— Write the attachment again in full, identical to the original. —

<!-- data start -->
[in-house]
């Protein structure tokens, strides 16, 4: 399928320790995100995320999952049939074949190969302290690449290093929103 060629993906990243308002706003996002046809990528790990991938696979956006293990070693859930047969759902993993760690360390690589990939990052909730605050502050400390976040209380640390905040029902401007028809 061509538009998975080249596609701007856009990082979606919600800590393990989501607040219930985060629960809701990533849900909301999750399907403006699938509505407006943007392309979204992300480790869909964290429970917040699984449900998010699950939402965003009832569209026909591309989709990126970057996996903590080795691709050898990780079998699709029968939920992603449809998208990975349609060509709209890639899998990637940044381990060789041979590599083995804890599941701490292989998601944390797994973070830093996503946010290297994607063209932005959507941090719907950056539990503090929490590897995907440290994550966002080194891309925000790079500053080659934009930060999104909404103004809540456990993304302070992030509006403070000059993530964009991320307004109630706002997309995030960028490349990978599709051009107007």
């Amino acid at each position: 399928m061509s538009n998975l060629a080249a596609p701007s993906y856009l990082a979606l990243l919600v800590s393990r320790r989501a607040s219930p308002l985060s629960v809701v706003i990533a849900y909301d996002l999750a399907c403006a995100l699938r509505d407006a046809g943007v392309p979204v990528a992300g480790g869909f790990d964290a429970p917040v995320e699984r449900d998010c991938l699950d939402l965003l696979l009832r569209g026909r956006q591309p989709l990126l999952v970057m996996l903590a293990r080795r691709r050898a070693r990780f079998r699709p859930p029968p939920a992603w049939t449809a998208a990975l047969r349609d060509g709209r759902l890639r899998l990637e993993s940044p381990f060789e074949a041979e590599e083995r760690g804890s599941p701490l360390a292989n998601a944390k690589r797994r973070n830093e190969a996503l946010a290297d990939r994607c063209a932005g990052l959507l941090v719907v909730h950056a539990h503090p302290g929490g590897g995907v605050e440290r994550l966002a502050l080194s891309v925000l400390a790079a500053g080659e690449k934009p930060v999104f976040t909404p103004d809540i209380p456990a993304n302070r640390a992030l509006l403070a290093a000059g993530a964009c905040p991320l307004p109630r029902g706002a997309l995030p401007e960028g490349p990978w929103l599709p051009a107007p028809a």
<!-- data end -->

[in-house]
């Protein structure tokens, strides 16, 4: 399928320790995100995320999952049939074949190969302290690449290093929103 060629993906990243308002706003996002046809990528790990991938696979956006293990070693859930047969759902993993760690360390690589990939990052909730605050502050400390976040209380640390905040029902401007028809 061509538009998975080249596609701007856009990082979606919600800590393990989501607040219930985060629960809701990533849900909301999750399907403006699938509505407006943007392309979204992300480790869909964290429970917040699984449900998010699950939402965003009832569209026909591309989709990126970057996996903590080795691709050898990780079998699709029968939920992603449809998208990975349609060509709209890639899998990637940044381990060789041979590599083995804890599941701490292989998601944390797994973070830093996503946010290297994607063209932005959507941090719907950056539990503090929490590897995907440290994550966002080194891309925000790079500053080659934009930060999104909404103004809540456990993304302070992030509006403070000059993530964009991320307004109630706002997309995030960028490349990978599709051009107007």
């Amino acid at each position: 399928m061509s538009n998975l060629a080249a596609p701007s993906y856009l990082a979606l990243l919600v800590s393990r320790r989501a607040s219930p308002l985060s629960v809701v706003i990533a849900y909301d996002l999750a399907c403006a995100l699938r509505d407006a046809g943007v392309p979204v990528a992300g480790g869909f790990d964290a429970p917040v995320e699984r449900d998010c991938l699950d939402l965003l696979l009832r569209g026909r956006q591309p989709l990126l999952v970057m996996l903590a293990r080795r691709r050898a070693r990780f079998r699709p859930p029968p939920a992603w049939t449809a998208a990975l047969r349609d060509g709209r759902l890639r899998l990637e993993s940044p381990f060789e074949a041979e590599e083995r760690g804890s599941p701490l360390a292989n998601a944390k690589r797994r973070n830093e190969a996503l946010a290297d990939r994607c063209a932005g990052l959507l941090v719907v909730h950056a539990h503090p302290g929490g590897g995907v605050e440290r994550l966002a502050l080194s891309v925000l400390a790079a500053g080659e690449k934009p930060v999104f976040t909404p103004d809540i209380p456990a993304n302070r640390a992030l509006l403070a290093a000059g993530a964009c905040p991320l307004p109630r029902g706002a997309l995030p401007e960028g490349p990978w929103l599709p051009a107007p028809a």